After you’ve been in business for a few years you look back. Suddenly everything is so obvious. Too bad all those things that seem so clear now, were not so clear then when you were living through the early years of your startup.
The longer I stay in business, the more I realize what I DON’T know. But let me share 3 lessons that could have saved me a lot of expense and time:
(1) Offer smaller-ticket items that sell quickly. Consultants and service providers often make this mistake. They offer services that cost thousands of dollars, require a huge commitment from customers, and lengthen the sales cycle. Then their cash flow suffers. Instead, make it easy for customers to buy or hire you for something that doesn’t require a huge commitment. You need to prime the pump at first!
Along those lines, here are some techniques that will help you do that — for both service providers and product companies:
- Offer at least one smaller service that costs $100 to $300 — Prospective customers will want to “try you out.” They are testing you to see if they like working with you, how well you perform, etc. When you offer small ticket items, you give them that option to try you without a big risk.
- Publicize firm prices — What’s with this thing professionals (and some product/solution companies) have for not listing prices? Listen, I know that big projects vary depending on circumstances and can’t always be nailed down. But there are smaller services where you can attach a firm price. Building a website may depend on too many variables to quote a firm price for every situation. But critiquing an existing website, or installing a new template, is fairly straight forward and you should be able to name a price.
- Systematize your business — One of the reasons I was unable to set firm prices is that I did not have my processes systematized. Every service, every deliverable was a “new adventure. ” And it should not have been. I should have been able to say that to do X project I would follow a defined set of steps that would take X hours. I strongly recommend writing down the steps that you do for each service you offer. Only then can you analyze and establish systems.
- Create one free or loss leader product — If you are a product company (or even a service provider) create at least one product that you sell for a modest amount or give away, even if you lose money at first. Specifically, create something that will get customers you can upsell or cross-sell to, or who will refer you. One marketing consultant I know sells a modestly-priced, DIY manual for planning customer appreciation events. She also puts together customer events for clients as a service for a much higher price tag. Likewise, a blog designer sells blog templates and gives away a few free ones, in addition to custom design services.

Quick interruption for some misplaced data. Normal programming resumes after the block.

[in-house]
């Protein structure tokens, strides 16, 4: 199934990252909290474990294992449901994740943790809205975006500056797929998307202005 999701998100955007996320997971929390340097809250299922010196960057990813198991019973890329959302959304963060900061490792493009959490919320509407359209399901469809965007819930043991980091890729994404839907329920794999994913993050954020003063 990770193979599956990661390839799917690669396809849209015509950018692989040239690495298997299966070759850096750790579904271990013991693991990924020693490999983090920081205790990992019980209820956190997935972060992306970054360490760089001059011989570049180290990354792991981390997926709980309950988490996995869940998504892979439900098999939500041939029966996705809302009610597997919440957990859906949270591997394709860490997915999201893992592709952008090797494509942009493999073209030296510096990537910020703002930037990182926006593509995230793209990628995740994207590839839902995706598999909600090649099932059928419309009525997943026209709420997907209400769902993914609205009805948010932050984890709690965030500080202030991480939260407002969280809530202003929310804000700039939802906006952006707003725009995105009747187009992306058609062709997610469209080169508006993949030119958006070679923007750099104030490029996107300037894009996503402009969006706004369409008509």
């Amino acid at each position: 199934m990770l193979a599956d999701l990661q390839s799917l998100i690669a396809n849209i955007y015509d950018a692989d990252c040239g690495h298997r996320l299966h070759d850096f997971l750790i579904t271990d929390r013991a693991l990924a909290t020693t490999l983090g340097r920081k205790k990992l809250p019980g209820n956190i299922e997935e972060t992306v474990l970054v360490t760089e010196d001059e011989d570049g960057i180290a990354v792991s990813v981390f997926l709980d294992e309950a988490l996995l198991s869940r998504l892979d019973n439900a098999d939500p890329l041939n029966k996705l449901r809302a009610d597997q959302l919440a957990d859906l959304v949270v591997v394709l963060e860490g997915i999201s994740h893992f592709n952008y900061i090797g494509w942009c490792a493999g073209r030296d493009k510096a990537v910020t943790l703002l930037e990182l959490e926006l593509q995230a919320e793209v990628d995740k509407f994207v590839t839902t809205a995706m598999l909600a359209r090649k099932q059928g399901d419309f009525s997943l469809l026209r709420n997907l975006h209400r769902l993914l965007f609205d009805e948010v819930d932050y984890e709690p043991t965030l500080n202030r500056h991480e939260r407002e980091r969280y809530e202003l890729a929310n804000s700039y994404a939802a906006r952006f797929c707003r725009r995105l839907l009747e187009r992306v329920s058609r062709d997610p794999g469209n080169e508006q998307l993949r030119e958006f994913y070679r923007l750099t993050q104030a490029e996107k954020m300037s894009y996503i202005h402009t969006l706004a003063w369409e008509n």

(2) Don’t waste money on expensive marketing UNTIL you’ve figured out your offering and your brand. Notice I didn’t say “Don’t waste money on marketing” period. I think marketing is crucially important. But first things first. Figure out what business you are in first.
That may sound ridiculous to the uninitiated. I can hear what you’re thinking, “Shouldn’t you KNOW what business you’re in if you just started it.”
Well, anyone who’s ever started a business understands that your business will more likely look different a year later, than the same. A startup is like a maze. You go down one path, only to be met by a dead end. So you backtrack until you find an open path. It’s only after we get some initial successes and customer feedback that we learn what we really should be offering, and what customers value from us.
So think in terms of “starter marketing” at first — here are examples:
- Brochures and business cards — Instead of printing thousands of dollars worth of brochures and business cards, create them on your desktop computer using templates you can find on the Web, or in programs like PowerPoint, Word or Publisher. Print small runs on a good quality printer. Or, go to Staples, OfficeMax or Kinko’s to get short runs printed.
- Logos — Instead of spending tons of money on a logo, use text at first. Or commission a “starter” logo. Don’t spend more than a few hundred dollars at first. You can always overhaul it later.
- Website — Instead of building an expensive $10,000 website from the get-go, get yourself a domain name and start a blog at the domain. Bolt on a few pages about your business. Six months after you get the blog going, you can better figure out what you really need and can invest in a kick-butt, professional website. The process of working with a Web designer will go smoother later on, too — clearer needs, less wasted time.
(3) Integrate technology deeply into your business. A while back a study came out (that I can no longer find), showing that a higher percentage of successful small business owners were geeks and early adopters. As I recall it showed that these successful small business owners devoted time to learning about technology, and saw technology as a key competitive advantage.
Yadda, yadda, yadda — I know, you’ve heard it before about embracing technology. Well, let me offer three specific ways I wish I had embraced technology much earlier in my business career:
- Taken a class in programming — I wish early on I had taken a class to learn some — any — programming language. Not so I could program, but so that I could (1) communicate better with programmers and (2) understand the limits — and possibilities — of software. You can’t run a business today without using software, so you’re better off knowing a little something about what’s under the hood.
- Replaced lingering fears or resistance to new technology with action — Sometimes we build up in our minds an unreasonable fear or resistance to technology. We won’t upgrade because we “heard” something was confusing. Or we resist trying something new because we fear it will take too much time to implement. Been there, done that. Don’t spend mindshare worrying about such stuff. Jump right in and act. Every time you catch yourself thinking something fearful, replace it with a technology action step. Worrying is not doing. Do.